Grocery shoppers could save at Piggly Wiggly, where whole fryers were 23¢ a pound, Swift's premium franks were 33¢ a package, and bananas were a dime a pound. Kroger had fully cooked picnic hams for 29¢ a pound, carrots for 8¢ a pound, and pork & beans for a dime a can. A&P had hen turkeys for 37¢ a pound, apples for a nickel a pound, and 16 ounces of dill pickle slices for 23¢. Big Apple had sardines for 10¢ a can, Hormel bacon for 49¢ a pound, and the (n)ever popular sliced beef liver for 19¢ a pound (I joke, but I really enjoyed those frequent meals of fried liver with onions that Mom made when I was growing up!). Couch's had Underwood deviled ham for 39¢ a can, chicken livers for 29¢ a pound (we had those a lot, too!), and JFG coffee for 59¢ a pound.
If you wanted to catch a movie, your early-week choices were Four for Texas (a Western with Frank Sinatra, Dean Martin, Anita Ekberg, and Ursula Andress) at the DeSoto or The Victors at the First Avenue. The late-week lineup change brought Soldier in the Rain (with Steve McQueen) to the DeSoto and The Brass Bottle (with Tony Randall, Burl Ives, and Barbara Eden; even though Ives plays the djinn, or genie, in the bottle, it was Eden's performance in this film that was pivotal in winning her the part of Jeannie in I Dream of Jeannie a year later) at the First Avenue. On the weekend, the DeSoto also hosted a special one-showing-per-night presentation of the Sonny Liston Vs. Cassius Clay world heavyweight championship bout; in the days before pay-per-view, this was the only way most Americans could see a heavyweight boxing match! The West Rome Drive-In's weekend offering was Irma La Douce (with Jack Lemmon & Shirley MacLaine).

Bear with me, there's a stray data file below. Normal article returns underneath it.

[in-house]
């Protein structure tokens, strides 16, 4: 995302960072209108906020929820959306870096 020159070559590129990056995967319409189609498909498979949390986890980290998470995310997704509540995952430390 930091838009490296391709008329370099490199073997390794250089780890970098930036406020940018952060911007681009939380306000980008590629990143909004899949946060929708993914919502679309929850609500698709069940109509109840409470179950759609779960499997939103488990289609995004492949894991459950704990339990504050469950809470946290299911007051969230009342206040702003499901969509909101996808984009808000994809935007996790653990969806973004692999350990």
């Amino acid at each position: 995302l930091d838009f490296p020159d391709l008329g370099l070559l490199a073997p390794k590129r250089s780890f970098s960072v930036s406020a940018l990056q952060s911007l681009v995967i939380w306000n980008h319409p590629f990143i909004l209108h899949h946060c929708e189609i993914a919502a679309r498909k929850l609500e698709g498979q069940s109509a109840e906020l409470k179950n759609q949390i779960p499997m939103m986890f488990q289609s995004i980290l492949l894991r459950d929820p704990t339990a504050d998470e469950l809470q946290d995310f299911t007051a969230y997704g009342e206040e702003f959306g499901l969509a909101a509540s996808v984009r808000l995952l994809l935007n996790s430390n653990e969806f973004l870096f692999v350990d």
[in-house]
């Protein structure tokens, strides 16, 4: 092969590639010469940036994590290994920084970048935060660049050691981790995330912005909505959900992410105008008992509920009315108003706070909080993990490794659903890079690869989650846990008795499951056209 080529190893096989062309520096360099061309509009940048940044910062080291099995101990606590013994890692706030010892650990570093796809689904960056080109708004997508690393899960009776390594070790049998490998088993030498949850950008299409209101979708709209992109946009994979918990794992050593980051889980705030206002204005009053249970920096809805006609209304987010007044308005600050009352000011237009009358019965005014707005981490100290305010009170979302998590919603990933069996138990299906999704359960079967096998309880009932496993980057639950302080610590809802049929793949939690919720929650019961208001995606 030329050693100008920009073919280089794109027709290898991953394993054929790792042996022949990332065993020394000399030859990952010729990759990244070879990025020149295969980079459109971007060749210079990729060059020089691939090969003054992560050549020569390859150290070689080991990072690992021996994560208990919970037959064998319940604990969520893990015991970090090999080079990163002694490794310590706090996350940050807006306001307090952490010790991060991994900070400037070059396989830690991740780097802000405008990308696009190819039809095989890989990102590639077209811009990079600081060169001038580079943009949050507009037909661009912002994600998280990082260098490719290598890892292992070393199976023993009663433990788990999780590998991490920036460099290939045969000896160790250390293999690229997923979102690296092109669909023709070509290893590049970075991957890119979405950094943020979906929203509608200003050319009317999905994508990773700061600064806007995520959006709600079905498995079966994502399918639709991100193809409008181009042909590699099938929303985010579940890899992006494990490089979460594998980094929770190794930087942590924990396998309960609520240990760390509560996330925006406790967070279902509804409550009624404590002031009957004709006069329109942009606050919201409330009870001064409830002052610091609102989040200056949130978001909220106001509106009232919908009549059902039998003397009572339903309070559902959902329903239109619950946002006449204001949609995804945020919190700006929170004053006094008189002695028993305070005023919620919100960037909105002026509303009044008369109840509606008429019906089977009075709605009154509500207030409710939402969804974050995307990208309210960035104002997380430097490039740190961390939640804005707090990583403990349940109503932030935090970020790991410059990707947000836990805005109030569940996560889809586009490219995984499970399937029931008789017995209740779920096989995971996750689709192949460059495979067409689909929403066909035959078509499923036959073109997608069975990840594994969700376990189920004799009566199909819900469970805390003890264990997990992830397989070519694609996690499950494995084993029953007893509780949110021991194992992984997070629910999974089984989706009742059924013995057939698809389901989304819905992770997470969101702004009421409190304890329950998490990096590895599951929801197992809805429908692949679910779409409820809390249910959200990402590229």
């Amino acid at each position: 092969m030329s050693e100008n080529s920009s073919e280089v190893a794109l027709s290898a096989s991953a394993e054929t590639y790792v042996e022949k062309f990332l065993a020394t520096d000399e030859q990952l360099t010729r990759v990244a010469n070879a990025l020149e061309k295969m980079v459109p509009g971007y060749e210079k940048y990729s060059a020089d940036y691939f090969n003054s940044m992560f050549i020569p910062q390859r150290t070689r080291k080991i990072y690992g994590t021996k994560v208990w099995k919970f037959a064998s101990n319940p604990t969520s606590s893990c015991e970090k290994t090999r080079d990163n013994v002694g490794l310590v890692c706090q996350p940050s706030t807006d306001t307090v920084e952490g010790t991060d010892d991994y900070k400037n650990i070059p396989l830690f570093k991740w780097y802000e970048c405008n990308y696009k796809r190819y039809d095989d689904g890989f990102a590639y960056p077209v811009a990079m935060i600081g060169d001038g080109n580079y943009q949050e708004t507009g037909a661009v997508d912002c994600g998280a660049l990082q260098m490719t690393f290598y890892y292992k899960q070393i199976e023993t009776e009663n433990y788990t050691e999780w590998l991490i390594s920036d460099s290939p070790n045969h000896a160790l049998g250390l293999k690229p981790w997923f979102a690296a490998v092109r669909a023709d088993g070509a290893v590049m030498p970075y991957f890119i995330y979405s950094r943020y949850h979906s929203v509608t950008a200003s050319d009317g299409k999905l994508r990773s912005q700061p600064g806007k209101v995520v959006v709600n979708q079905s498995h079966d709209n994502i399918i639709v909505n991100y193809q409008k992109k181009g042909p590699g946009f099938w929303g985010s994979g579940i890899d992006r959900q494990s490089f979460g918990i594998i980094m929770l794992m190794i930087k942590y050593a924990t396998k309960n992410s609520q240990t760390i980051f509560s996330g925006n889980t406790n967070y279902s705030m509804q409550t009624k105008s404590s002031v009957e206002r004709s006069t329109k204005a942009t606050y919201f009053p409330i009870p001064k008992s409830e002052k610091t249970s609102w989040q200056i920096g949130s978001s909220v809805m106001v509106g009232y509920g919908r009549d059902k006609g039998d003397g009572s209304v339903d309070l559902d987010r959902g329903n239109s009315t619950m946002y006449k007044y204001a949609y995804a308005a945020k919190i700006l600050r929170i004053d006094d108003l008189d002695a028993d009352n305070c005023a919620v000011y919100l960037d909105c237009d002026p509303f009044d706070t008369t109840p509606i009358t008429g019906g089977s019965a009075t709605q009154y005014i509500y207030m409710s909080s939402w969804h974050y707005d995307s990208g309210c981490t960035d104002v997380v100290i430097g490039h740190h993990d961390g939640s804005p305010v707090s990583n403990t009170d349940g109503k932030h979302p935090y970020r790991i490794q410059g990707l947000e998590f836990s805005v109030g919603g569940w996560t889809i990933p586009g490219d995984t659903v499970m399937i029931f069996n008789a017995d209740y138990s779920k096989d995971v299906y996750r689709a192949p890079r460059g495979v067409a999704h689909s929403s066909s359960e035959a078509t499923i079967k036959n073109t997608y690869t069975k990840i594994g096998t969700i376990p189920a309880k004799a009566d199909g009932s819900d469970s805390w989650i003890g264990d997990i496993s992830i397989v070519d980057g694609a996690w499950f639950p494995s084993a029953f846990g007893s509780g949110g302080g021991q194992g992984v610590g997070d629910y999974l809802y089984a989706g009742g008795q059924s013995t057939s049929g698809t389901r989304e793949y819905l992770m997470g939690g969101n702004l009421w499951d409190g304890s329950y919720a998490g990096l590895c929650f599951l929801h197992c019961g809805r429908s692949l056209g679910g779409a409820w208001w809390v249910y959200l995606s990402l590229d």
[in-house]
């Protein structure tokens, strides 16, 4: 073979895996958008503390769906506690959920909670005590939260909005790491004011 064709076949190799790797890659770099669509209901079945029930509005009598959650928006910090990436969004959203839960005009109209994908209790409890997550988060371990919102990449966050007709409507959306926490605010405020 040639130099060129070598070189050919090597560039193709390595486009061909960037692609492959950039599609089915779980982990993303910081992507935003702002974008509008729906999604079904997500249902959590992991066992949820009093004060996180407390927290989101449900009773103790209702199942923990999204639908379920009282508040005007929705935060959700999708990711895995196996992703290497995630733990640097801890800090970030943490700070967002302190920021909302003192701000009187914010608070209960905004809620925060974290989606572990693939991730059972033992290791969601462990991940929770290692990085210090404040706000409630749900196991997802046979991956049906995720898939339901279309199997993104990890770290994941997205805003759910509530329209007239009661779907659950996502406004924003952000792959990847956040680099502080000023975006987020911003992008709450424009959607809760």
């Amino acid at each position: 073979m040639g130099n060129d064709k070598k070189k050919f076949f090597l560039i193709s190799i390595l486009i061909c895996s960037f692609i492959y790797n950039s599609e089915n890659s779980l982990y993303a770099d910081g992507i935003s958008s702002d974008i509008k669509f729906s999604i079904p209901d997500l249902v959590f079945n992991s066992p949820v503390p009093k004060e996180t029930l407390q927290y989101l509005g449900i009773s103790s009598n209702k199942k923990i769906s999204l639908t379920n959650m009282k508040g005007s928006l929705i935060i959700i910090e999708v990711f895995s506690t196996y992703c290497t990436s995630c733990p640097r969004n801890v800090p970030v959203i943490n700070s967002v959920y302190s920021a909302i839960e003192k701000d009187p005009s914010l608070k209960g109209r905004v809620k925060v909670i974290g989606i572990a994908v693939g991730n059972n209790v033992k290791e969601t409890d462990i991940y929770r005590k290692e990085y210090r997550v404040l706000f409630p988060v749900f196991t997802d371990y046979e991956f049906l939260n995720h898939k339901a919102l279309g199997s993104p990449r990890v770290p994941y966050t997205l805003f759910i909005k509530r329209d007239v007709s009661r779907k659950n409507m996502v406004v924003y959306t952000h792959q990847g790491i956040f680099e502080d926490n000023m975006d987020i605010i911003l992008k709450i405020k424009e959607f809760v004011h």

Monsters were bigger than ever in 1964 thanks to the popularity of late night syndicated monster movies, trading cards, model kits, toys, and Famous Monsters of Filmland magazine, so Marvel Comics tried to tap into the Monster trading cards market (which used movie photos with funny captions or word balloons) with their magazine Monsters to Laugh With. Alas, the contents weren't very laughable...
The Beatles' hold on the Top Ten continued as they took first, second, and fourth place with "I Want to Hold Your Hand," "She Loves You," and "Please Please Me" respectively. Other top ten hits included "Dawn (Go Away)" by the Four Seasons (#3); "Java" by Al Hirt (#5); "California Sun" by the Rivieras (#6); "Navy Blue" by Diane Renay (#7); "Stop and Think It Over" by Dale & Grace (#8); "Fun, Fun, Fun" by the Beach Boys (#9); and "See the Funny Little Clown" by Bobby Goldsboro (#10... and I keep wanting the lyrics to continue "See the funny little clown, how big he's grown, but friend, it hasn't been too long, he wasn't big...")
Meanwhile, Vee-Jay Records took advantage of their rights to the material included on Introducing the Beatles and repackaged it to produce yet another Beatles record: Jolly What? The Beatles and Frank Ifield On Stage. It was deceptive in every regard: none of the material was recorded live and on stage, the Beatles cuts were just reissues of four songs from that already-released Introducing the Beatles, and no one in the US really cared about Frank Ifield. But that didn't stop people from buying this sorry excuse of an album--after all, you probably didn't find out you already had the material until you got it home and listened to it (that's what happened to me, at least).